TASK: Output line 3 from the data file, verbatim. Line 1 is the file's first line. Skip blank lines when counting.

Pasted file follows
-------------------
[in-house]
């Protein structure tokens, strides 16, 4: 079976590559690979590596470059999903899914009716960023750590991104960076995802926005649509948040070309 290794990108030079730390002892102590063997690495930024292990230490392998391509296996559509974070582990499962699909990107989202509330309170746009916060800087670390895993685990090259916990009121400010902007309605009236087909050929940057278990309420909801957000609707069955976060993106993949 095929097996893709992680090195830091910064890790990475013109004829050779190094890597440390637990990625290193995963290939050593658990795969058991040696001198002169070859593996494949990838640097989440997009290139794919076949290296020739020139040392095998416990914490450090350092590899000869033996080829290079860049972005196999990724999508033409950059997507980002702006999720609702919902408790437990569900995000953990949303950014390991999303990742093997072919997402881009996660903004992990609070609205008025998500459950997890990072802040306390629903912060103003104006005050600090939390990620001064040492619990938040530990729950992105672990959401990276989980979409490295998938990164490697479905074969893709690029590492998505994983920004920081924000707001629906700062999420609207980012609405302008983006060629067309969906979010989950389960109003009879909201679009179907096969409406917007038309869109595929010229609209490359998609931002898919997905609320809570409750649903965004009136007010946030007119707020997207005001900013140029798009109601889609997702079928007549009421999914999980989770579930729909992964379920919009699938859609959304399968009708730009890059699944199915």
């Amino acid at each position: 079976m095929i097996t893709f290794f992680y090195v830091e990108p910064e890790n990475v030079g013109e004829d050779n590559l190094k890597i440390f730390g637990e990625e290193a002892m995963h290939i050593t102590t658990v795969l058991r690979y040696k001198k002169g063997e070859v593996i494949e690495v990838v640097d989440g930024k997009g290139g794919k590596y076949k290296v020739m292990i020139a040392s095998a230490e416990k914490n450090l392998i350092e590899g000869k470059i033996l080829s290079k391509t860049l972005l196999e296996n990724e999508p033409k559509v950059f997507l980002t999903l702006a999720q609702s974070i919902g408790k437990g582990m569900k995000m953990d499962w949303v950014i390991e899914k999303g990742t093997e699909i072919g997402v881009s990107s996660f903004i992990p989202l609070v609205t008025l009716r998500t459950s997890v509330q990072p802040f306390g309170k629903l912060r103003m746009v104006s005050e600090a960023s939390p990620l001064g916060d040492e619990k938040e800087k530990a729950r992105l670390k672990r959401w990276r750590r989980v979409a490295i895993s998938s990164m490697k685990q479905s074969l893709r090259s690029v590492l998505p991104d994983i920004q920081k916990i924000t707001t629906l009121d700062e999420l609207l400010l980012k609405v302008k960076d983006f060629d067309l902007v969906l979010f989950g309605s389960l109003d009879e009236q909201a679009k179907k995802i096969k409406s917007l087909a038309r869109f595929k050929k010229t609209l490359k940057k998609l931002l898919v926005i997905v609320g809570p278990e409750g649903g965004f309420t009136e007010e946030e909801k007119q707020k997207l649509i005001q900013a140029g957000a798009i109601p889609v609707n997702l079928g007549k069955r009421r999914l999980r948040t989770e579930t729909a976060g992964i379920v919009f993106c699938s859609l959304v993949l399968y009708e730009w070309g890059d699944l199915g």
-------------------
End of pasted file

């Amino acid at each position: 079976m095929i097996t893709f290794f992680y090195v830091e990108p910064e890790n990475v030079g013109e004829d050779n590559l190094k890597i440390f730390g637990e990625e290193a002892m995963h290939i050593t102590t658990v795969l058991r690979y040696k001198k002169g063997e070859v593996i494949e690495v990838v640097d989440g930024k997009g290139g794919k590596y076949k290296v020739m292990i020139a040392s095998a230490e416990k914490n450090l392998i350092e590899g000869k470059i033996l080829s290079k391509t860049l972005l196999e296996n990724e999508p033409k559509v950059f997507l980002t999903l702006a999720q609702s974070i919902g408790k437990g582990m569900k995000m953990d499962w949303v950014i390991e899914k999303g990742t093997e699909i072919g997402v881009s990107s996660f903004i992990p989202l609070v609205t008025l009716r998500t459950s997890v509330q990072p802040f306390g309170k629903l912060r103003m746009v104006s005050e600090a960023s939390p990620l001064g916060d040492e619990k938040e800087k530990a729950r992105l670390k672990r959401w990276r750590r989980v979409a490295i895993s998938s990164m490697k685990q479905s074969l893709r090259s690029v590492l998505p991104d994983i920004q920081k916990i924000t707001t629906l009121d700062e999420l609207l400010l980012k609405v302008k960076d983006f060629d067309l902007v969906l979010f989950g309605s389960l109003d009879e009236q909201a679009k179907k995802i096969k409406s917007l087909a038309r869109f595929k050929k010229t609209l490359k940057k998609l931002l898919v926005i997905v609320g809570p278990e409750g649903g965004f309420t009136e007010e946030e909801k007119q707020k997207l649509i005001q900013a140029g957000a798009i109601p889609v609707n997702l079928g007549k069955r009421r999914l999980r948040t989770e579930t729909a976060g992964i379920v919009f993106c699938s859609l959304v993949l399968y009708e730009w070309g890059d699944l199915g």